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Cascade Sang Rouge

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I was going to put a bunch of effort into working a Le Cercle Rouge reference in here, but I figured the tenuous connection (zomg, they both use the French word for Red) and obscurity means I shouldn't bother. Any Jean-Pierre Melville fans in the house? No? Alright then, moving on.

This is yet another in Cascade's long line of sour ales; a blend of red ales that were aged in oak wine barrels and oak foudres for for up to three years. Previous iterations have mentioned that it was a blend of as many as nine lots of beer, which is always an interesting exercise. Sometimes blending can add complexity and balance, other times it just sorta levels out all the spiky bits, covers up imperfections, making for a less complex but more consistent beer. While this is certainly another Cascade win, I'm also betting this trends towards the latter speculation. This is still very good, but it doesn't really stand out if you know what I mean. Or not. I'm not even really sure what I mean by that. Give me a break. Let's take a closer look at this "red blooded" sour and plan some elaborate beer heists:

Cascade Sang Rouge

Cascade Sang Rouge - Pours a clear but very dark amber or ruby color with a finger of fizzy but long lived off-white head. Smells great, vinegar, cherries, musty funk, a little oak and vanilla too. Taste hits those sour notes pretty hard, sweet, tart fruit, cherries, blackberries and the like, some of that oak and vanilla pitching in where it can, then more sourness. Mouthfeel is medium bodied, some oaky richness, well carbonated, plenty of acidity. Overall, a nice little sour number. Could be an A-, but I'm not feeling generous at the moment, so B+

Beer Nerd Details: 8.4% ABV bottled (750 ml caged and corked). Drank out of a flute glass on 11/21/15. Vintage: 2013 Project (2015 Release).

Cascade certainly has their house sour style dialed in, and with a single freak exception, I've enjoyed everything I've had from them. I'm sure this won't be the last we see of them on the blog...

Cismontane Black's Nocturne

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I'm continually fascinated by the subtleties of barrel aging. It's fun to try and reverse engineer what makes one beer great and another not as successful, though I'll be the first to admit that my SWAGs are just that. I am totally the worst, as has been amply demonstrated in this here blog. There are so many things that could impact the final product (i.e. the base beer recipe, the barrel conditions, the brand of bourbon used, the time in the barrel, and so on) that it's hard to pinpoint causality. But it's still fun, because I'm the worst! So let's look at a couple of cases.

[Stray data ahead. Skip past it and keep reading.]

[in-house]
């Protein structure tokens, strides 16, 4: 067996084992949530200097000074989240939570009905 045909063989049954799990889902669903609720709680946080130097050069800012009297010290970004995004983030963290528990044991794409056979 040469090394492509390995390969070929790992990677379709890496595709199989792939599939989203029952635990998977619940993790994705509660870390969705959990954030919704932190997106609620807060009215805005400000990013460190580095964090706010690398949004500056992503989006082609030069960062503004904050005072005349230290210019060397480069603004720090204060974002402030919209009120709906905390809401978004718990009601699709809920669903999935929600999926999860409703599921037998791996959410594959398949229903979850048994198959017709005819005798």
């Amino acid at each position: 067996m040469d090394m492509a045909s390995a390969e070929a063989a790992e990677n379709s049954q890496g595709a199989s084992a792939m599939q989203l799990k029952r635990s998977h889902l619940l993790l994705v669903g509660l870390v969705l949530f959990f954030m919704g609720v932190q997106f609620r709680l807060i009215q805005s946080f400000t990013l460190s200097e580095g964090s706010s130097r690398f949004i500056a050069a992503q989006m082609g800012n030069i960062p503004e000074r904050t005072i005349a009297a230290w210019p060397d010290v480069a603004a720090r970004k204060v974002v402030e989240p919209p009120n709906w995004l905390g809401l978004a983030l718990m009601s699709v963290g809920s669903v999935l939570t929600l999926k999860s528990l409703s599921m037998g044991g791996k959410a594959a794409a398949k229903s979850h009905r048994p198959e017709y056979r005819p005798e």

Last year, I was blown away by Stone Fyodor's Classic, a revelatory BBA imperial stout. As such, when this year's vintage rolled around, I was fully on board and went out of my way to procure some. I excitedly popped the cork on the new bottle and quickly found myself underwhelmed. It was fine, but it was not the revelation of the previous year's vintage. Surely this is just subjectivity at work, right? Revelations tend to be one time things and I do kinda hate when people quickly proclaim that this year's batch of this or that hyped beer is not as good as last year's (a perennial complaint about Pliny the Younger and Hopslam, for instance), so I kinda wrote off my reaction as unwarranted. Then I had another underwhelming bottle and noticed something on the back. Because I'm a packrat that saves empty bottles of beer I really liked (I am the worst), I checked last year's bottle and lo:

Back label details of two vintages of Fyodors Classic
(click to embiggen)

7 months in the barrel versus 12 months. It appears I was not imagining things (not the worst? Eh, let's reserve judgement on that one.); the extra time in the barrel apparently works wonders! But then, given all the other variables, we can only really apply this conclusion to Stone's IRS. Other beers aged for 7 months or less have still turned out well, so age probably isn't always the operative factor. But it clearly made a difference here, and I have to wonder how many people bought this year's vintage after having heard the praise of the previous year...